From its beginnings as a Creek Indian village, through many years of growth and prosperity, the land along the Arkansas River remained fallow except for the riverfront industries and a few clusters of houses. One of the problems, as observed by the disgruntled owner of a commercial steamboat, was that “the bottom of the Arkansas is too near the top.” And contrasting with the frequent problem of too little water for navigation was the more serious problem of flooding. In all, the river was considered more of a liability than an asset.
The idea of developing Tulsa’s riverfront was unsuccessful until 1974 when it was proposed as one of several civic projects designed to celebrate the city’s 75th birthday. Though met with open skepticism by many, community leaders were inspired by the success of riverfront developments in other cities around the nation. They envisioned public/private partnerships blending open space, industrial, and residential properties into a corridor of public-use areas all along the Arkansas River in Tulsa County. The year 1974 also marked a decade of flood control by Keystone Dam, further building confidence that the river and its banks could be managed and developed for the economic and cultural benefit of the community.
The Creation of River Parks Authority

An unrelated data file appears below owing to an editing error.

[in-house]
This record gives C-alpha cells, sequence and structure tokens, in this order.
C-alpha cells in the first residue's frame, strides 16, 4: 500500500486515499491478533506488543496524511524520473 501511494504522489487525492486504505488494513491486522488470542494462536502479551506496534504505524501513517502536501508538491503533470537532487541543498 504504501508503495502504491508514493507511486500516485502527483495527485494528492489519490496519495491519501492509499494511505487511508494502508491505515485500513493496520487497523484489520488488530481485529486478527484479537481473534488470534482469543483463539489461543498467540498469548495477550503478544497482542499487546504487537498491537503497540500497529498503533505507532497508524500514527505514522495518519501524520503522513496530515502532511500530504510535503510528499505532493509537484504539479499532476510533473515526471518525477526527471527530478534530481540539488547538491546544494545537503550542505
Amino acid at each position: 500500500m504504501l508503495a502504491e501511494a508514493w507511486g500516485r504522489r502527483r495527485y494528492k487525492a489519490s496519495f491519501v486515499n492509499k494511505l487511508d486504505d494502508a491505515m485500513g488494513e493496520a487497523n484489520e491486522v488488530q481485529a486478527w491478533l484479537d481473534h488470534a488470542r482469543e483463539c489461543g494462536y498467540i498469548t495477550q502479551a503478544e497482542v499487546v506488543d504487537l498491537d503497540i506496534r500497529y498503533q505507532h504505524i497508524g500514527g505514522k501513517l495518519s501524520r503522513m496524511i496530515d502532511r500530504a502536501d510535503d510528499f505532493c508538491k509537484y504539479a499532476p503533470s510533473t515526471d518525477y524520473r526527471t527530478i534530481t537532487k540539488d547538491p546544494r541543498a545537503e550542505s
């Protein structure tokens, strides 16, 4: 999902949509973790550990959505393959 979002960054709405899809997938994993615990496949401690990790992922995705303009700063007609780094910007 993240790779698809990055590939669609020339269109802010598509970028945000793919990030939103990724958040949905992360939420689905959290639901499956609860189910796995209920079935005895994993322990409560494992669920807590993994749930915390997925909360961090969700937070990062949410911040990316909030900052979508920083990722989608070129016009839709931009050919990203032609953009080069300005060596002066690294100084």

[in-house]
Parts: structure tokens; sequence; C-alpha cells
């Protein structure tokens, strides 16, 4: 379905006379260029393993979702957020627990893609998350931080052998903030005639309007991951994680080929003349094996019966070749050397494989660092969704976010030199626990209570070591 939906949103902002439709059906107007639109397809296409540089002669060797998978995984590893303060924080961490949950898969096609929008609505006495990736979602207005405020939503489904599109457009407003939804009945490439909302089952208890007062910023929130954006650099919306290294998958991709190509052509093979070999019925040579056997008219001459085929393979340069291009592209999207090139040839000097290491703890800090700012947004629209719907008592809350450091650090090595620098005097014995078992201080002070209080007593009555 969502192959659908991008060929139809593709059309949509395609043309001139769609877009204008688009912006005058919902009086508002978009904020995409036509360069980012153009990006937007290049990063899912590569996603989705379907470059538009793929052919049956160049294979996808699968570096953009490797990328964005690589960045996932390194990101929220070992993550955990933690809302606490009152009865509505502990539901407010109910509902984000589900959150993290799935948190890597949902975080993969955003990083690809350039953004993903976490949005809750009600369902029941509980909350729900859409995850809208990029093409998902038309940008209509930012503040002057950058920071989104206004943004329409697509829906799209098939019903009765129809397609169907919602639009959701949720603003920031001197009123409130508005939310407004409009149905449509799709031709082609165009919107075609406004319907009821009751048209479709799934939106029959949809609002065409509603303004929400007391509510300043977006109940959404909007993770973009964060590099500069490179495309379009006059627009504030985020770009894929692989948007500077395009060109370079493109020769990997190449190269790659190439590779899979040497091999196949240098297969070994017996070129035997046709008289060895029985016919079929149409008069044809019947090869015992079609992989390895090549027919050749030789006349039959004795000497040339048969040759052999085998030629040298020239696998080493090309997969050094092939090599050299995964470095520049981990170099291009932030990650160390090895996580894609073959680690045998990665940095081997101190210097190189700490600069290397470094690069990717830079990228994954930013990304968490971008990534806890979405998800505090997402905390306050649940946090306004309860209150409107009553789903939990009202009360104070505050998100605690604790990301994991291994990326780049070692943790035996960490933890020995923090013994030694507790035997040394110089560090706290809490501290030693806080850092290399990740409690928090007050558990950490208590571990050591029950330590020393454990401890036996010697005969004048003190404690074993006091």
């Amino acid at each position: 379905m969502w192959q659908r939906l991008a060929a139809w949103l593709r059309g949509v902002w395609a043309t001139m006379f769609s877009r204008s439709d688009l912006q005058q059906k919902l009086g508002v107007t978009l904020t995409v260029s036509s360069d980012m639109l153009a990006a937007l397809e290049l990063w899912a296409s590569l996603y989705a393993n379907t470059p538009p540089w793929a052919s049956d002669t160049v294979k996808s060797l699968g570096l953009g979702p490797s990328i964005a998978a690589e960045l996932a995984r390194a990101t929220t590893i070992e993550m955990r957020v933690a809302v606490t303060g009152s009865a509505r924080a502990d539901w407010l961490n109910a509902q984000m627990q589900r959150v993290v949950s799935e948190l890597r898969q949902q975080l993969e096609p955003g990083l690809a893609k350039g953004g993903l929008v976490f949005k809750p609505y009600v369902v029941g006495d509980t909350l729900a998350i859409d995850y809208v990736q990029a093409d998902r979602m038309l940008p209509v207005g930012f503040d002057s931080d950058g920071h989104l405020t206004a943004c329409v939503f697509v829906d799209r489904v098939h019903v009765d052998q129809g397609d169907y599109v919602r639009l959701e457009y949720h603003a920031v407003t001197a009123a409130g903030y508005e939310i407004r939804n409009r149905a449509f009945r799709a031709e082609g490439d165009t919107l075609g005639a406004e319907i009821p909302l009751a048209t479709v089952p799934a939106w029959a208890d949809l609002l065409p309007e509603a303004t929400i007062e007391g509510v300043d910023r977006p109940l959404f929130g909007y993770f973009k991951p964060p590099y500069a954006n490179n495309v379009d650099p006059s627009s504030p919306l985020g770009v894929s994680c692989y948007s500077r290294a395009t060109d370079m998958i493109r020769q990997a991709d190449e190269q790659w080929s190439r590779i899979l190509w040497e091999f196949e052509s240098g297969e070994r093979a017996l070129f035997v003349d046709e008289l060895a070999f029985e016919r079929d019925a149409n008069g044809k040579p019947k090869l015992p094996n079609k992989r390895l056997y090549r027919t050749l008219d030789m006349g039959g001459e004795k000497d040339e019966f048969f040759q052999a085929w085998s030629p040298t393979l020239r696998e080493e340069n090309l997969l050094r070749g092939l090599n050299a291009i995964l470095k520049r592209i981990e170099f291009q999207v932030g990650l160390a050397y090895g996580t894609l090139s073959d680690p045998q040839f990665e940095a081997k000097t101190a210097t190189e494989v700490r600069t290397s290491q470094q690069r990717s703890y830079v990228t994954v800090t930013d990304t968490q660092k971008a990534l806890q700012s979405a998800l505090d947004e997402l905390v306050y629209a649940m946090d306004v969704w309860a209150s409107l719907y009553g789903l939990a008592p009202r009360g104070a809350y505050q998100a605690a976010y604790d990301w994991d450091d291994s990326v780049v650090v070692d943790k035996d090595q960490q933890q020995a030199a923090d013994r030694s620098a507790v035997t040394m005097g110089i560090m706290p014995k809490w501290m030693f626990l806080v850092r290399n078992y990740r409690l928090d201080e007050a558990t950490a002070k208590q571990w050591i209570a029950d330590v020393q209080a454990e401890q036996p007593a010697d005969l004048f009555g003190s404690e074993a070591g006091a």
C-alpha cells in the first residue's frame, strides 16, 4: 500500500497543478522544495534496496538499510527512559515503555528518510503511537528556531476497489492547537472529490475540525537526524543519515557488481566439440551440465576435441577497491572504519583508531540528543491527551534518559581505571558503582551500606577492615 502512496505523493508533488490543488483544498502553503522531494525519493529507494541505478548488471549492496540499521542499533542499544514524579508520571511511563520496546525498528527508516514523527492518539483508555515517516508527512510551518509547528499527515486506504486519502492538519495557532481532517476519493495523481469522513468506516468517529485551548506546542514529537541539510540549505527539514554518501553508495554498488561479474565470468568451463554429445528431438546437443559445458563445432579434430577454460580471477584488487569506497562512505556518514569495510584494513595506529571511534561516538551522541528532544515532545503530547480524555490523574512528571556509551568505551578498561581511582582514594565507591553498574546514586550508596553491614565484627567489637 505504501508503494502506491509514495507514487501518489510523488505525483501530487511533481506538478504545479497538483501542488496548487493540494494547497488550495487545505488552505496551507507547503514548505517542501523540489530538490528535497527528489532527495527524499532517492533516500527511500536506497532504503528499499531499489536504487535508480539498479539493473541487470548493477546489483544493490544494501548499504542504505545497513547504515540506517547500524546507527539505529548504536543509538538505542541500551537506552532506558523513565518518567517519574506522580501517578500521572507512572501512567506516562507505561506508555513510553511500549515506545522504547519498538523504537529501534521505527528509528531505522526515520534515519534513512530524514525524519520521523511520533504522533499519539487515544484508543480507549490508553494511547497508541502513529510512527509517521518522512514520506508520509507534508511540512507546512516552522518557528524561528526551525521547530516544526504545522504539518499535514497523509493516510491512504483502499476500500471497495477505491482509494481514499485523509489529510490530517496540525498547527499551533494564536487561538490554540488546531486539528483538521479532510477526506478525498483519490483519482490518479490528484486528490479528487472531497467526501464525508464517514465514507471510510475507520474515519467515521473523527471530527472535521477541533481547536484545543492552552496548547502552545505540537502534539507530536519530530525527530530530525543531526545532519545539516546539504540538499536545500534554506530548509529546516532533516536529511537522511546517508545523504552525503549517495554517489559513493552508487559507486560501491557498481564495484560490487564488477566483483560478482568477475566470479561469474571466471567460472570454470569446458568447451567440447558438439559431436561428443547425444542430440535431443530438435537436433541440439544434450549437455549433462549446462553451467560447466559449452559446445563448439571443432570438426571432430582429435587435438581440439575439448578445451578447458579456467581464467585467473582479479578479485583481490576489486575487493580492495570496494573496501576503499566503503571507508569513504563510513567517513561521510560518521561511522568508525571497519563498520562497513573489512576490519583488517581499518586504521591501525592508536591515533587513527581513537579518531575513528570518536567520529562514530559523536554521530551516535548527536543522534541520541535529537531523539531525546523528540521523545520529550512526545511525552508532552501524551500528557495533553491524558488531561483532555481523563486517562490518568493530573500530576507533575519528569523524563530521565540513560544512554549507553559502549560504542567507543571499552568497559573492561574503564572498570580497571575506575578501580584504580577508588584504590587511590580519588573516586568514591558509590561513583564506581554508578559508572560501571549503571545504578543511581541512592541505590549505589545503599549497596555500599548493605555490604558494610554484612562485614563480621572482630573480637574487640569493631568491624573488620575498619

The River Parks Authority, created by the City of Tulsa and Tulsa County, soon began transforming the riverfront with over $2 million in federal urban renewal funds. The agency’s first project was the conversion of a former railroad bridge at 29th and Riverside into the Pedestrian Bridge, linking the east and west banks of the river. Next came construction of the early phases of the park’s asphalt-surfaced recreation trail with related amenities. To encourage support and use of the new park facilities, public events, such as fireworks and festivals, were introduced to draw people to River Parks to see its potential.
River Parks now includes over 800 acres of land stretching along miles of the Arkansas River. The focal point of the park is its trail system, weaving through open lawns and tree-lined picnic areas, past bronze wildlife sculptures and the seasonal color of native trees and wildflowers. Public events are centered primarily at the River West Festival Park with its amphitheatre and the Reynolds floating stage. Zink Dam and Lake, completed in 1983, have made the river a popular spot for fishing and rowing, while kayaking the “Tulsa Wave” on the river’s west bank is also a popular water sport. Further south, the untamed beauty of the Turkey Mountain Urban Wilderness Area rises above the riverbed, offering rugged hiking and equestrian trails, as well as a panoramic view of the city from its summit.
Private investment is vital to River Parks’ success, with Tulsa-area businesses, foundations and individuals giving generously to expand and improve the park for the benefit and enjoyment of the entire community. In River Parks’ history, the ratio of public funding to private funding is 49% to 51%. This means that just over $1 in private funds has been contributed for every $1 of City, County, State and Federal money. River Parks symbolizes the best of public and private cooperation, as both work together to enhance a unique park in the heart of the city. With approximately 41 miles of riverfront within Tulsa County, the Arkansas River offers a dynamic resource for the continuing development of outdoor recreation opportunities.